FLATOW: Yeah. Well, look up for the next book. Yeah. Get that.
FLATOW: Let me move on to another subject because you talk about a lot of mathematical words actually come from Arabic - like the word for algorithm, for example - and there's a long history of mathematics that way, isn't there?
STROGATZ: Absolutely. The Islamic world was the dominant source of learning, really, in the period that in the West is sometimes called the Dark Ages, after the fall of the Roman Empire. A lot of the great wisdom of the Greeks was brought through traders, you know, traveling across Asia to Baghdad and the Middle East, and also in Alexandria. So - and also great insights were developed by Arabic mathematicians.
So the man that you mentioned, who gives us the word algorithm, is al-Khwarizmi, was a scholar around the time of, say, 800 A.D. in Baghdad. And he's the first one to figure out how to systematically solve the quadratic formula - the quadratic equations that we sometimes have to endure in high school algebra.
What's interesting, actually, about the history of algebra - the word algebra, too, is an Arabic word, al-jabr, which means something like restoring, having to do with taking a term that's on one side of an equation and restoring the balance to the equation by moving it to another side.
But the interesting thing here is that - I didn't realize this till I was writing the book - that what motivated algebra was Islamic inheritance law, that if a man had, say, two sons and a daughter, and then he dies and needs to leave some money, and maybe his wife is no longer alive, the rule in the law is that he has to give twice as much to his sons as to his daughter, but the sons have to get the same amount as each other. And so you can start to see it. It's like a little algebra word problem, and that's where algebra was created, to solve fair division problems under Islamic law.
FLATOW: Why was calculus invented?
STROGATZ: Calculus had - I'd say the primary impetus was to understand the motion of the planets. That is people, in the time before we had artificial light, you know, before Edison, it was dark at night. And people would sit outside and look at the sky and noticed that the planets were these odd objects that moved throughout the year, and they moved in complicated ways. They didn't just seem to go forward. Sometimes they'd go backward. So that's where the world planet comes from. It's a wandering object, the planet, the wanderer.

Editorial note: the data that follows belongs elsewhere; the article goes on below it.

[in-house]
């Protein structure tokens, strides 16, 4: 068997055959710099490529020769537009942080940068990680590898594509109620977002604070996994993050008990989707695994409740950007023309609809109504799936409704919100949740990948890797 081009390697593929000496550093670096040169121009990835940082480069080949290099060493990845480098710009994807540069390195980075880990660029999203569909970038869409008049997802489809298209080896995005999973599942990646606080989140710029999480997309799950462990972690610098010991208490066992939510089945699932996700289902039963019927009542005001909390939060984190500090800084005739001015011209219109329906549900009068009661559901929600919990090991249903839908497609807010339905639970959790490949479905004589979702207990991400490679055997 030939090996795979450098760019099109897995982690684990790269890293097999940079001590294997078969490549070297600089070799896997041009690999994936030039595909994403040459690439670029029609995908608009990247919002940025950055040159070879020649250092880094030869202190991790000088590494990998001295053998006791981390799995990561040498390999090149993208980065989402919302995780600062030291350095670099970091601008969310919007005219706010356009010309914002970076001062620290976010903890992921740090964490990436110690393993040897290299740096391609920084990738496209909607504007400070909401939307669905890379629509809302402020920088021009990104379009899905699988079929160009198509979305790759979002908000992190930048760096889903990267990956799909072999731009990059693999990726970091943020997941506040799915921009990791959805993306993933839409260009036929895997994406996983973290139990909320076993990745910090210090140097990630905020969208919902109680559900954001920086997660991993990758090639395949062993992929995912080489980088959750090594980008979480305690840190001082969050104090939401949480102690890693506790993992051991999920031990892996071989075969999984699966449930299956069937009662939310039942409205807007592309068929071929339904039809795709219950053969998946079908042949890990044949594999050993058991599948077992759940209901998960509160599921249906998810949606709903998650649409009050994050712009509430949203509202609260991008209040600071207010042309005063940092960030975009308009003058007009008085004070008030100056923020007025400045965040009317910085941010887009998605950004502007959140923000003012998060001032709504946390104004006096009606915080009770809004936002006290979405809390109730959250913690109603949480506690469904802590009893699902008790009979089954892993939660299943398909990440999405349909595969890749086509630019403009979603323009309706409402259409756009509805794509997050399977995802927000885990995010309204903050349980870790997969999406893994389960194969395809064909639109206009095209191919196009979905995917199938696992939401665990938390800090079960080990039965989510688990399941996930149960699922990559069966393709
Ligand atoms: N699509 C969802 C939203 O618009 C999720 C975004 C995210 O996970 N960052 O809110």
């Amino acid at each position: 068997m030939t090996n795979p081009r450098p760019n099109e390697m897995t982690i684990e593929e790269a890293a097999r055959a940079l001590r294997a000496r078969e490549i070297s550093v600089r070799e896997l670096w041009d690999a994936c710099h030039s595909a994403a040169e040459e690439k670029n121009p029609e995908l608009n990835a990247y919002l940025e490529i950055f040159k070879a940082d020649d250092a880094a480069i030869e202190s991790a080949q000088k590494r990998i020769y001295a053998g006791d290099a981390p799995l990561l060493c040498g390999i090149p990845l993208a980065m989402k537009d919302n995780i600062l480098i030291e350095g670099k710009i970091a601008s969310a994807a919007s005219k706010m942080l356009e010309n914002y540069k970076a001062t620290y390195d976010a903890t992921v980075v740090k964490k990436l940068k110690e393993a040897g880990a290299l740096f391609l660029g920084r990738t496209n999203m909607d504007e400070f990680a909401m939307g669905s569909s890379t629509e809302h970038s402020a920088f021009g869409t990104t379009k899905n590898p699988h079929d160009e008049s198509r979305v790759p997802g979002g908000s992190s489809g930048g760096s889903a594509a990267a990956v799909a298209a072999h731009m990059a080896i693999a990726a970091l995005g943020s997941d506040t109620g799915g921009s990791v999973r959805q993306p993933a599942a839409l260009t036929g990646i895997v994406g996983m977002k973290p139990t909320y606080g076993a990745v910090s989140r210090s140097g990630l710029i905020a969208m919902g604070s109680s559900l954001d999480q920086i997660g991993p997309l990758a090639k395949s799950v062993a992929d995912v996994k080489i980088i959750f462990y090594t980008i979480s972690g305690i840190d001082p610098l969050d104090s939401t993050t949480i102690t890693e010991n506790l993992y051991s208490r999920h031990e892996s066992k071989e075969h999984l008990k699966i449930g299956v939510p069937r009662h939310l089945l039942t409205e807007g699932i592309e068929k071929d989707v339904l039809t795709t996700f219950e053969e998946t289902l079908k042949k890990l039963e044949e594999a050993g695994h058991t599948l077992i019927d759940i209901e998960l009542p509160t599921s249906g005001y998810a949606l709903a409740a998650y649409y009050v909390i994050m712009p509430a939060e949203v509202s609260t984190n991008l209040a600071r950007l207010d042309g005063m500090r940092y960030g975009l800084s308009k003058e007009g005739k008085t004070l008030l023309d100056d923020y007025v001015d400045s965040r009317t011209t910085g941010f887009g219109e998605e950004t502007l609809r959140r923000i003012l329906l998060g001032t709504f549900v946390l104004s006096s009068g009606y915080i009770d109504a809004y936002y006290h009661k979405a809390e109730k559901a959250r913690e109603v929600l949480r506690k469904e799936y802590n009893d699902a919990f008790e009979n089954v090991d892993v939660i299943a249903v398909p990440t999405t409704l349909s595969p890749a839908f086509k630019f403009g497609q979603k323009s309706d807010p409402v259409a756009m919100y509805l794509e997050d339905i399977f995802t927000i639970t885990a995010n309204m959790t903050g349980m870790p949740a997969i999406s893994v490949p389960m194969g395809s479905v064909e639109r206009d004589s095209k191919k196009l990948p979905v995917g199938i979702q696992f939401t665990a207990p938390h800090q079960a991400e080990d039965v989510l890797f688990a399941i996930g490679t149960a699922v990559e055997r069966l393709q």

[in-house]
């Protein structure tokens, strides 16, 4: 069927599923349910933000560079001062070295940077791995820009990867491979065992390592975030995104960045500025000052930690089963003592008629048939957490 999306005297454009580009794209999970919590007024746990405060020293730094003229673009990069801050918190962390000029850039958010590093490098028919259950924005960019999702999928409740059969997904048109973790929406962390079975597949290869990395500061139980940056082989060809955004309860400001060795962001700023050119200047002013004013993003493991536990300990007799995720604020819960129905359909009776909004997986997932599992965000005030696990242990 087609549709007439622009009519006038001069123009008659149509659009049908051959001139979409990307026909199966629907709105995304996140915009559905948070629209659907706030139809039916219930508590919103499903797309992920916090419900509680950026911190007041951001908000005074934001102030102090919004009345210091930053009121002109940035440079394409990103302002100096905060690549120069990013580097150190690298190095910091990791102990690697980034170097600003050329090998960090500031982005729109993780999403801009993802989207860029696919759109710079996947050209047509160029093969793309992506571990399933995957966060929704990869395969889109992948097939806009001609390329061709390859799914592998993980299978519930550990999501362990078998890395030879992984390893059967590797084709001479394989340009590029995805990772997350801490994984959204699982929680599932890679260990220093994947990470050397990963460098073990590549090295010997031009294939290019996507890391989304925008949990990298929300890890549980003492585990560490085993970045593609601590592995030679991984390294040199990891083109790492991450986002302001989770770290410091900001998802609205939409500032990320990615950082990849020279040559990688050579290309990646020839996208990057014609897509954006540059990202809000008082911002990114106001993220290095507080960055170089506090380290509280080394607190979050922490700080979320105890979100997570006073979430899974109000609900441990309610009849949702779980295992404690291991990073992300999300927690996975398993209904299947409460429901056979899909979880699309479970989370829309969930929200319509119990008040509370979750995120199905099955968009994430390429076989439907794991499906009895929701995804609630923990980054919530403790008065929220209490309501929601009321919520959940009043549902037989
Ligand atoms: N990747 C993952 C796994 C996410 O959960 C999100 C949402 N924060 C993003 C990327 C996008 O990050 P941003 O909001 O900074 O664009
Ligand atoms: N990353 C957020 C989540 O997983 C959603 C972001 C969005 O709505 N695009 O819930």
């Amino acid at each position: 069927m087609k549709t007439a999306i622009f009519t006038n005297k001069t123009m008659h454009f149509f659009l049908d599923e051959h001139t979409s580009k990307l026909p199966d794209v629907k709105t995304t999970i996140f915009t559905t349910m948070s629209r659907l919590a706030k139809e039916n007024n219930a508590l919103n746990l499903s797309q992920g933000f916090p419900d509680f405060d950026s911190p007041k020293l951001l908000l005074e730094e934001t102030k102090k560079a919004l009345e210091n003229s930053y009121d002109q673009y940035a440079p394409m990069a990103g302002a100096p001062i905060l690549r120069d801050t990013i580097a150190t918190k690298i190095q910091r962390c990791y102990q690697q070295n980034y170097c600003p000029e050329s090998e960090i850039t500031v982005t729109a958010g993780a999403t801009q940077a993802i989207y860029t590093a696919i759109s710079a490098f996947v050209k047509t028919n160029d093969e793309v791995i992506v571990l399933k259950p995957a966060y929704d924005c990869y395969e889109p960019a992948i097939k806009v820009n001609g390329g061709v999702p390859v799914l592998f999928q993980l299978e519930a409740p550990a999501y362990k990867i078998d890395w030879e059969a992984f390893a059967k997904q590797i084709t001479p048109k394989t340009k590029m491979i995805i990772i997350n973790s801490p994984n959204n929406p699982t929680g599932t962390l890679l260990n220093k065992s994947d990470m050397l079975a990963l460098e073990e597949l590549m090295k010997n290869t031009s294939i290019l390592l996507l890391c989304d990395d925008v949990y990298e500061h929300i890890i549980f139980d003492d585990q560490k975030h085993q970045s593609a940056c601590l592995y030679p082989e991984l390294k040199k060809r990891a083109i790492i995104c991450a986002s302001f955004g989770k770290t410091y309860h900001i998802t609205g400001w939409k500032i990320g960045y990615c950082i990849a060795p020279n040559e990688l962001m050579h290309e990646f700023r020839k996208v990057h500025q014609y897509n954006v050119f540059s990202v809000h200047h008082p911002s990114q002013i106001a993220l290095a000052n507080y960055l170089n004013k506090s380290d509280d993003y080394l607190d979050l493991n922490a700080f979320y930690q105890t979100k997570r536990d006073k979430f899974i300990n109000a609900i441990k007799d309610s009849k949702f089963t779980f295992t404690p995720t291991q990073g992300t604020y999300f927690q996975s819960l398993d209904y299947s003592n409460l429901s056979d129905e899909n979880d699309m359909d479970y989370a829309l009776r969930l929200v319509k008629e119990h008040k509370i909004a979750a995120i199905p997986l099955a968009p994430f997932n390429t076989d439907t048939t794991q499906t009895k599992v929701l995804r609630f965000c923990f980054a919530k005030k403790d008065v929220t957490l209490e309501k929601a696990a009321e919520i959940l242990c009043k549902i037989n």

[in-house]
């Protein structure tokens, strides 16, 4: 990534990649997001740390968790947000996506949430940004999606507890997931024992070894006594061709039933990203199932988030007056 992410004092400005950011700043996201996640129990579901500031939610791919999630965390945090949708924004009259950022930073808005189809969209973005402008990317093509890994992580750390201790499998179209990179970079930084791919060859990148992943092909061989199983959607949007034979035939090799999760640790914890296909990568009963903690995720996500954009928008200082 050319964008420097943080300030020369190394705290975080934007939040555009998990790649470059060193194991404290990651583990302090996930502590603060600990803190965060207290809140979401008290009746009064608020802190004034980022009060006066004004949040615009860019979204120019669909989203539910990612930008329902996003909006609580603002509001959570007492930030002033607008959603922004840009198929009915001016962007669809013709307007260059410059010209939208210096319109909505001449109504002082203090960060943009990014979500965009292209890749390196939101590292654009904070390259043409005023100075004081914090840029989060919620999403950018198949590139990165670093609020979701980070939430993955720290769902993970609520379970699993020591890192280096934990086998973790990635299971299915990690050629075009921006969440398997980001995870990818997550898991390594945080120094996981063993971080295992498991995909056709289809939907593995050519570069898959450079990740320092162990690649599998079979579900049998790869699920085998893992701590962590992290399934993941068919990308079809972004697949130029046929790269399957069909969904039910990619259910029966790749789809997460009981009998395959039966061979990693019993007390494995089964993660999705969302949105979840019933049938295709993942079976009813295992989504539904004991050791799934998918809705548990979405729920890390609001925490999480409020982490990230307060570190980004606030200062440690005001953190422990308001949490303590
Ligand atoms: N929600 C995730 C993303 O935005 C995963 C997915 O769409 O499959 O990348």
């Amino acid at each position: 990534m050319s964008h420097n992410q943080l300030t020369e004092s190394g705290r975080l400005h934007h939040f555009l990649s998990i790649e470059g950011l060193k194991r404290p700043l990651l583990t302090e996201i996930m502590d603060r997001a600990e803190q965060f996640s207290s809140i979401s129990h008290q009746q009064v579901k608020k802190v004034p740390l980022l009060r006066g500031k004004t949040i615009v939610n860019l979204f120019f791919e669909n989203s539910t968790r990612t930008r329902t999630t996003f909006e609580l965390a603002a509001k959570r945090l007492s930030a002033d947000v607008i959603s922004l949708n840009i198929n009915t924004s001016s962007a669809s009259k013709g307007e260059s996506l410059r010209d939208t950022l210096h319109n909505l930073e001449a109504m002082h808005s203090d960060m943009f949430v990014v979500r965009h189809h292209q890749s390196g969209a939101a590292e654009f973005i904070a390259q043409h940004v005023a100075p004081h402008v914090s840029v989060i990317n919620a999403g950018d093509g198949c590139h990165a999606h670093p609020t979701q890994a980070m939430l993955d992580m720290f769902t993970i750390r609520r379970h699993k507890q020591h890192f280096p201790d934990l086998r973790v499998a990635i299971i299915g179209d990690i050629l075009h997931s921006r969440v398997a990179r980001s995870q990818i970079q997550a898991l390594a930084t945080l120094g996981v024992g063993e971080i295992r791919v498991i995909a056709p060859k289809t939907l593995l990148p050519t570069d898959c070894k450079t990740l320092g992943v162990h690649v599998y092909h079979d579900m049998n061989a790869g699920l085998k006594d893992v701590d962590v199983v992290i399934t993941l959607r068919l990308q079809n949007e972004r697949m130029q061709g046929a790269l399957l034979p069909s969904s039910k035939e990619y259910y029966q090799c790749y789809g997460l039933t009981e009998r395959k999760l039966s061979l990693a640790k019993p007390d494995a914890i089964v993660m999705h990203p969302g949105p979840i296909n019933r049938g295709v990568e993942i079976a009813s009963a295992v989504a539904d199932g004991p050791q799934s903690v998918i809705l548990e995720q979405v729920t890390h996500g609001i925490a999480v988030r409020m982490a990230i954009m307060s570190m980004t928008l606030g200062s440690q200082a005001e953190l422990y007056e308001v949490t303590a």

So anyway, people knew about the planets, but they couldn't really understand their motion very well. There was the old Ptolemaic system that was good enough for making calculations, but it didn't really - actually wasn't the right picture of what was going on. So to understand the detailed motion of the planets and also motion of things on Earth, projectiles, calculus solved both of those problems in one stroke.
FLATOW: We're going to come back - great explanation — come back and talk more with Steven Strogatz, author of "The Joy of X: A Guided Tour of Math, From One to Infinity." We'll take your tweets @SCIFRI. 1-800-989-8255 is our number. Stay with us. I'm Ira Flatow. This is SCIENCE FRIDAY from NPR.
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FLATOW: This is SCIENCE FRIDAY. I'm Ira Flatow. We're talking about the fun way to study math by reading "The Joy of X: A Guided Tour of Math, From One to Infinity." My guest is Steven Strogatz. He is also a professor of applied math at Cornell University up there in Ithaca, New York, in the Finger Lakes district. Beautiful - it must be beautiful up there, Steven, this time of the year?
STROGATZ: It's a very pretty fall we're having right now, yeah.
FLATOW: Yeah. Well, how did the ancients figure out what the constant pi was? Pi has been around a while, right?
STROGATZ: Mm-hmm. Yeah. Well, early on, it was an experimental thing. You could take rope and just wrap it around a wheel or something that is always a pretty good approximation to a circle. And so it was known - just from pretty careful measurements with strings or ropes, that it was a number a little bigger than three. Maybe we should remind your listeners that pi is the ratio of how far it is around a circle, a circumference, to how far it is across a circle, the diameter. And so it was known to be around a little bigger than three. But Archimedes gave the first systematic solution to the problem of approximating pi by replacing a circle by a shape that is almost a circle but has straight sides. That is like picture a hexagon or the shape of a stop sign, that's and octagon. You know, that's - those are six- or eight-sided shapes. They're not perfectly round, of course, there you have corners.
But if you put an octagon, let's say, or a hexagon inside of a circle so that its corners are on the circle, it turns out it's quite easy to figure out the perimeter of the hexagon. And then you can use that as an approximation to the circumference of a circle, but it's not really right because it has corners. So you have to - well, Archimedes' idea was that a circle should be thought of as a polygon that has more and more sides. Like, instead of just six, he did - first he looked at a six-sided figure, then he did one with 12 then 24. And by the time he got to a 96th-gon, he was able to prove that pi , whatever that number is, is somewhere between three and one-seventh, and three and tenth-seventy-first.
FLATOW: Wow. It's pretty good.
So it's really close. It's somewhere in there. You know, it's like, we know you're in there, but I don't know what you are.
Mm-hmm. I have a tweet coming in from Samuel Arbesman(ph) who says: Ask Steve what his favorite, most unexpected part of knowledge or the world where math can be found.
STROGATZ: This is a sneaky question from a former student of mine, Sam Arbesman.